Manhattan Town Center will not have to pay one of its four annual rent installments to the city government after its coronavirus-related closure.

The Manhattan City Commission on Tuesday voted 3-2 to waive a quarterly land lease payment of $46,250 by the Manhattan Town Center. The mall closed for 51 days because of stay-at-home orders to slow the spread of the coronavirus.

The city government owns the land, but Manhattan Town Center pays property taxes. The building owner is Urbancal LLC.

Manhattan Town Center had asked the city to waive three payments in 2020. Mayor Usha Reddi and commissioner Wynn Butler said they did not want to waive that much rent.

Commissioner Aaron Estabrook plus Butler and Reddi voted in favor of waiving only one payment of the rent.

“It’s not a great position to be in,” Estabrook said. “But at the same time, if ... we can help give any kind of consumer confidence and tenant confidence to maintain that mall, it may be a small gesture on our part compared to what could be a much larger problem down the road if we have this empty mall, which nobody wants to see after all the investment that’s gone into it.”

Butler said said he was OK with approving one quarterly payment, which he said represented about the same amount of time the mall was closed.

“That would maybe make sense,” he said.

Reddi said she did not want to put this on taxpayers and said she didn’t think it was fair because all businesses are suffering.

“It’s an equity issue for me,” Reddi said.

She said she feels the impact and loss faced by Manhattan Town Center tenants, but said businesses are facing deficits across the country.

Commissioners Linda Morse and Mark Hatesohl voted against the measure. Hatesohl said he wanted to do more for the mall.

“I’d like to do a little bit more than just abating the one quarter,” Hatesohl said.

Hatesohl said it is not the mall’s fault that it is facing this financial deficit because of the coronavirus pandemic.

“It was one of those things; I don’t like it because the budget impact and other stuff,” Hatesohl said. “But I understand.”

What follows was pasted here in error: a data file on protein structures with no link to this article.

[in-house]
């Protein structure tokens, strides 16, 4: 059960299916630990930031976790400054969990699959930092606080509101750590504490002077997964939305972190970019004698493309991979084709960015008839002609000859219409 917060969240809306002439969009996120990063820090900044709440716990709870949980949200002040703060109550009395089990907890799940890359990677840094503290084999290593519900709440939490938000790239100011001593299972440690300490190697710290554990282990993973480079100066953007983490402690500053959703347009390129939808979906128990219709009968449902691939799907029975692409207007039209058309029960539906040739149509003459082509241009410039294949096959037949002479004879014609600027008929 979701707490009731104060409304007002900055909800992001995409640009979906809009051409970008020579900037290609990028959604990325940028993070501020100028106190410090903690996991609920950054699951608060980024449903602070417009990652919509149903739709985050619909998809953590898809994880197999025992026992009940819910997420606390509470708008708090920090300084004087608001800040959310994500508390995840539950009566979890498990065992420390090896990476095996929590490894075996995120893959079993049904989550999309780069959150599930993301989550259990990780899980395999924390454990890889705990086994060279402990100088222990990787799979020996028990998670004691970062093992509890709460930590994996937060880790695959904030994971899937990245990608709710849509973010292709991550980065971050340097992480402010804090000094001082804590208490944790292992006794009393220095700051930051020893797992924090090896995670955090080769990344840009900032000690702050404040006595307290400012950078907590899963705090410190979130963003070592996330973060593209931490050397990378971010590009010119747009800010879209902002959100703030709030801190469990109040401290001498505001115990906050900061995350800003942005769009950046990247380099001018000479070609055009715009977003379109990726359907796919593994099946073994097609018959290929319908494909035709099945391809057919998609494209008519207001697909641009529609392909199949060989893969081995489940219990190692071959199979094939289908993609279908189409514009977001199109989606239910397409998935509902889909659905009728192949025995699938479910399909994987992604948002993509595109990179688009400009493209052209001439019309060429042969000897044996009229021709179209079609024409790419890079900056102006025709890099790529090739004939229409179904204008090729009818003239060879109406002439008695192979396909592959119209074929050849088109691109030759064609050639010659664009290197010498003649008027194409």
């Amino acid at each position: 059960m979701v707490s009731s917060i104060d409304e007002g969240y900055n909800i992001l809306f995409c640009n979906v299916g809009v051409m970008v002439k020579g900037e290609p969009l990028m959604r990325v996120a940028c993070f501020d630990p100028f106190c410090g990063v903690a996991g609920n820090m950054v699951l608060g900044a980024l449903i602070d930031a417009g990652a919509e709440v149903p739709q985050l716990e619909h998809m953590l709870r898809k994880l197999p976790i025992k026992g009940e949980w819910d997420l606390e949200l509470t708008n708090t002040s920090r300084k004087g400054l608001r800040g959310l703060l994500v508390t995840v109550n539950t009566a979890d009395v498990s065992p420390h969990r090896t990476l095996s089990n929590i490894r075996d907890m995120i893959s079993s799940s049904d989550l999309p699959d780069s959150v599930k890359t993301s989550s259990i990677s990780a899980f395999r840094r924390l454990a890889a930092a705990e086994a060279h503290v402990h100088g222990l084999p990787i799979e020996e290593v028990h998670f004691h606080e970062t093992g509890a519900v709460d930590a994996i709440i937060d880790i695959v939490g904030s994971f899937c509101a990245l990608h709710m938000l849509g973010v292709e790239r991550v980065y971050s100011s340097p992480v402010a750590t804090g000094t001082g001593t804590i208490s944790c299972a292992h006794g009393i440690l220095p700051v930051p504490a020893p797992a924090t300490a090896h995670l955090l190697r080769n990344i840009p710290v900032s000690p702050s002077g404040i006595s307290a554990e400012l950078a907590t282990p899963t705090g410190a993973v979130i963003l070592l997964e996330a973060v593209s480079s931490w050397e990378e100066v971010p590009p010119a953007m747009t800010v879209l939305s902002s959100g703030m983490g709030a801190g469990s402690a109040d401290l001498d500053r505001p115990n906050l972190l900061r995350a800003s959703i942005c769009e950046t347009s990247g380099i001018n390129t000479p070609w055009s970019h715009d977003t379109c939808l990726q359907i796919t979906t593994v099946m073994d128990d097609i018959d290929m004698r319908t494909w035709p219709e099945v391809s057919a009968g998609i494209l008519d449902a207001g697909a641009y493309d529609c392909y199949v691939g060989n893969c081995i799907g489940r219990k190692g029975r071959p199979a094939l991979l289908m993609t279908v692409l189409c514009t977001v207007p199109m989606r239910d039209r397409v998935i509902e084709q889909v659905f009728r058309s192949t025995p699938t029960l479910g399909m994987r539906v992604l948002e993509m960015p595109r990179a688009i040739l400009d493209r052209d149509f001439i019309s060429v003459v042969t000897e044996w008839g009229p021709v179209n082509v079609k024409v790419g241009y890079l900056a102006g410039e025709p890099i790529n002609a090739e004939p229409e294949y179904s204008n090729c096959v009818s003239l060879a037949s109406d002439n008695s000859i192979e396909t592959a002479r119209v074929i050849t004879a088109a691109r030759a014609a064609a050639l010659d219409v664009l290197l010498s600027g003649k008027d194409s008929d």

Morse said she doesn’t know what the future holds in regard to how long it will take for restoration of the economy.

“We have to prepare for that ourselves,” Morse said. “It’s going to be hard enough on our city.”

City administrators originally said Manhattan Town Center paid its first two payments for 2020 — one in January and one in April — but the January payment was the final quarter payment for 2019.

“We thought two payments for this calendar year had been done, but it was actually just one,” city manager Ron Fehr said.

In April, Manhattan Town Center only collected 22% of its budgeted payments from tenants, which is based on rental contracts, Jacobson said. That includes all types of payments, including rent from tenants, Jacobson said. Manhattan Town Center received about 16% of those payments in May. Jacobson said some of the businesses’ rents have been reduced. Officials anticipate some tenants may file for bankruptcy protection or be forced to close.

Manhattan Town Center reopened May 6, said Donna Jacobson, senior asset manager from Principal Real Estate Investors LLC, an investment adviser for Manhattan Town Center, though some tenants, including AMC Dine-In Manhattan 13 theater, still have not reopened. AMC’s national headquarters has not yet announced when it will reopen its theaters, and on Wednesday corporate officials said they have “substantial doubt” they will be able to remain in business.

Sidewalk sales

Commissioners unanimously approved a resolution allowing businesses across Manhattan to expand onto city property to allow for social distancing and other health and safety guidelines. This resolution will last until Oct. 31.

Businesses can use nearby city sidewalks, alleys, streets and public parking lots through the resolution during normal business hours, except 11 p.m. to 6 a.m.

“It’s awfully good for the community and the vibe and the aesthetics of being a vibrant community,” Reddi said. “But it also increases consumer confidence if they feel like so now they can go outside, eat and then go home. So, let’s see how it goes. It’s a worth a shot.”

Businesses must apply for a permit. There is no fee for the permit, said Katie Jackson, city attorney.

The resolution does not allow alcohol on the property, but the city can change that later, Jackson said.

Hatesohl said if this is a successful initiative, he’d like to see it happen again.

“I would just like to see this on an ongoing basis made available in an expedited permit way because that’s the way government should work in an expedited and helpful way so it’s better for business and easier to provide services that people want,” Hatesohl said.

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